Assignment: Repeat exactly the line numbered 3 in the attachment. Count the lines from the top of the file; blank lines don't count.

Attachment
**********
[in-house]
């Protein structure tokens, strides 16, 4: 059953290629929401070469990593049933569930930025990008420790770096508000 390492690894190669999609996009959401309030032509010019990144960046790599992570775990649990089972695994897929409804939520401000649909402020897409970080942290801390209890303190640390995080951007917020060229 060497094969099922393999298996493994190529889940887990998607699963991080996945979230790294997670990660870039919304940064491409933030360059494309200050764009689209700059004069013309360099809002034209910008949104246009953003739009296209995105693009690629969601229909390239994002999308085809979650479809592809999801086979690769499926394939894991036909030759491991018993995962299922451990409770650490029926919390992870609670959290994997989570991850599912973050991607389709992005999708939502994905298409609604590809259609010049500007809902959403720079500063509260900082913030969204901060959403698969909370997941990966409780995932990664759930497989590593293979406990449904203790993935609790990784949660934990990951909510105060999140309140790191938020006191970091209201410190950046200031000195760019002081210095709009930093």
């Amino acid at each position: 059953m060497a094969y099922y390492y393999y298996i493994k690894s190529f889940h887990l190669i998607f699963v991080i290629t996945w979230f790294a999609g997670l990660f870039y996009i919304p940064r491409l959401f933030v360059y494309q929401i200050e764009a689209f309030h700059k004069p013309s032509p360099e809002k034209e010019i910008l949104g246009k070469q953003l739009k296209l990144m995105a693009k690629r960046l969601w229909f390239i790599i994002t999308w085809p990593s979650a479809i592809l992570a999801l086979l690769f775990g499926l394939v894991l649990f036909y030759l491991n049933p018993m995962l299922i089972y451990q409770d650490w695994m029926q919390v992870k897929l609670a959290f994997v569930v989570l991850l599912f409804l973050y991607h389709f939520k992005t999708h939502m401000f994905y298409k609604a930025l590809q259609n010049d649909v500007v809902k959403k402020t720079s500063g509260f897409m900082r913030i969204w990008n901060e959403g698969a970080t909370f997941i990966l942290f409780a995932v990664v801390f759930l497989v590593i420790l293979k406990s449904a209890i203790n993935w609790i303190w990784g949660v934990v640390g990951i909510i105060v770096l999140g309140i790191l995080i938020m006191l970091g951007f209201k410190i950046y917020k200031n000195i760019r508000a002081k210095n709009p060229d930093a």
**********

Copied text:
């Amino acid at each position: 059953m060497a094969y099922y390492y393999y298996i493994k690894s190529f889940h887990l190669i998607f699963v991080i290629t996945w979230f790294a999609g997670l990660f870039y996009i919304p940064r491409l959401f933030v360059y494309q929401i200050e764009a689209f309030h700059k004069p013309s032509p360099e809002k034209e010019i910008l949104g246009k070469q953003l739009k296209l990144m995105a693009k690629r960046l969601w229909f390239i790599i994002t999308w085809p990593s979650a479809i592809l992570a999801l086979l690769f775990g499926l394939v894991l649990f036909y030759l491991n049933p018993m995962l299922i089972y451990q409770d650490w695994m029926q919390v992870k897929l609670a959290f994997v569930v989570l991850l599912f409804l973050y991607h389709f939520k992005t999708h939502m401000f994905y298409k609604a930025l590809q259609n010049d649909v500007v809902k959403k402020t720079s500063g509260f897409m900082r913030i969204w990008n901060e959403g698969a970080t909370f997941i990966l942290f409780a995932v990664v801390f759930l497989v590593i420790l293979k406990s449904a209890i203790n993935w609790i303190w990784g949660v934990v640390g990951i909510i105060v770096l999140g309140i790191l995080i938020m006191l970091g951007f209201k410190i950046y917020k200031n000195i760019r508000a002081k210095n709009p060229d930093a």